Directed by: Lasse Hallström

Written by: John Irving

Starring: Tobey Maguire, Charlize Theron, Delroy Lindo, Paul Rudd, Michael Caine

Rating: [3/5]

As nurturing as a home can be for someone growing up, experiences outside of one’s daily experience allows for the greatest moments of development. Seeing a different world gives the individual exposure to different people and ideologies, one could never see if forever staying stagnant. The Cider House Rules presents the experience of a person looking for their place in the world and succeeds with its sincerity. 

Never successfully adopted, Homer Wells (Tobey Maguire) lives in the same orphanage where he assists his father figure, Dr. Wilbur Larch (Michael Caine) in his medical practices. With a new age of his life arriving, he decides to go out and experience more of the world, which sees him working for an apple orchard and experiencing his first relationship with a woman. 

As sentimental and sincere as it gets, The Cider House Rules ticks all of the boxes of a story filled with growth and the quest of someone finding their place. Based on the well-known novel, this film presents the journey of an orphan, who has known no life outside of his orphanage, discovering the more complicated aspects of life. He assists the doctor of the orphanage with several procedures, including abortions, which he strongly disagrees with. He has accrued plenty of knowledge on these medical procedures but lacks the educational background, with him not even attending high school. The meeting with young couple Wally (Paul Rudd) and Candy (Charlize Theron) proves to him, a whole different world exists out there, which he has not seen. Now working for an apple orchard, he interacts with people differently in more than one way. 

The moments of growth in this story occur to someone who has experienced a very limited scope of the world and meeting the migrant workers of the orchard demonstrates the idealism he built in the orphanage and how it differs from the rest of civilization around him. Having this story take place from the perspective of an orphan makes it crucial as well as he interacts with others who have parents and the relationships they have compared to his upbringing. As the story displays, not all people with parents prefer their circumstances as compared to the life Homer lived with the constant support of the staff. The amount of care poured into this story makes the moments where shocking events occur all the more harrowing to the point where it becomes jarring.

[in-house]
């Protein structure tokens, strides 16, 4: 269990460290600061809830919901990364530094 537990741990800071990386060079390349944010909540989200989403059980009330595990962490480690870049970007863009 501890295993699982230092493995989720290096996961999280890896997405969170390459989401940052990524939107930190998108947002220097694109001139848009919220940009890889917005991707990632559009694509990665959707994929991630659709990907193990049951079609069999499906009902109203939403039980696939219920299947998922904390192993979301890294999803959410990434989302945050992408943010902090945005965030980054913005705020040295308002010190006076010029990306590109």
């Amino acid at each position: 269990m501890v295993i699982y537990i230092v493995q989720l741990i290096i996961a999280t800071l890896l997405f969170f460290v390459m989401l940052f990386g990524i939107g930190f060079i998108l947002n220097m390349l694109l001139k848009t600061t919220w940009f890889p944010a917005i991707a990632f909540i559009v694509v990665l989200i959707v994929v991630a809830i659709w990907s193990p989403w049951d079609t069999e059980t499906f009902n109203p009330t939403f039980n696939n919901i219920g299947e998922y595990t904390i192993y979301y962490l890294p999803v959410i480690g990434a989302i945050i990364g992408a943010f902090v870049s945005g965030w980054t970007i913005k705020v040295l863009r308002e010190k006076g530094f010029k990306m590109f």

Looking at the cast assembled for this feature shows a good amount of heavy-hitters, with some only getting started at the turn of the century. Tobey Maguire portrays the young man we follow right before his star turn as Spider-Man. He presents the general mopiness one would expect from him, but he also has such an innocent look. It goes with the face where you know he has not experienced the harsher aspects of life, which makes the decision to cast him in the role of Homer successful. In addition, we have Michael Caine, Charlize Theron, Paul Rudd, Delroy Lindo, and several others. Their characters hold an important part in the story and each plays a hand in the development of Homer as he grows up right before us. 

The filmmaking style of this feature feels incredibly old-fashioned with its plotting and how the story progresses. It does not go for any grand set of reveals or anything too challenging. It’s very straightforward in that regard, which may not be enjoyable for some but it feels like a dependable apple pie you can make on a gloomy day that brings you comfort. 

Ultimately, The Cider House Rules does not try to challenge or offend. It tells its story of growth efficiently and proficiently while using its cast well. Each actor brought something engaging to the story and they help guide us through a narrative that has some low points but overall accomplishes what it seeks to achieve. This film calls into questions what people must do to fully learn how to live. Can one do it by being stationary or do they need to get out and fully experience something outside of their comfort zone? Homer learns plenty from his experience just as any of us do when we step outside of the bubble.

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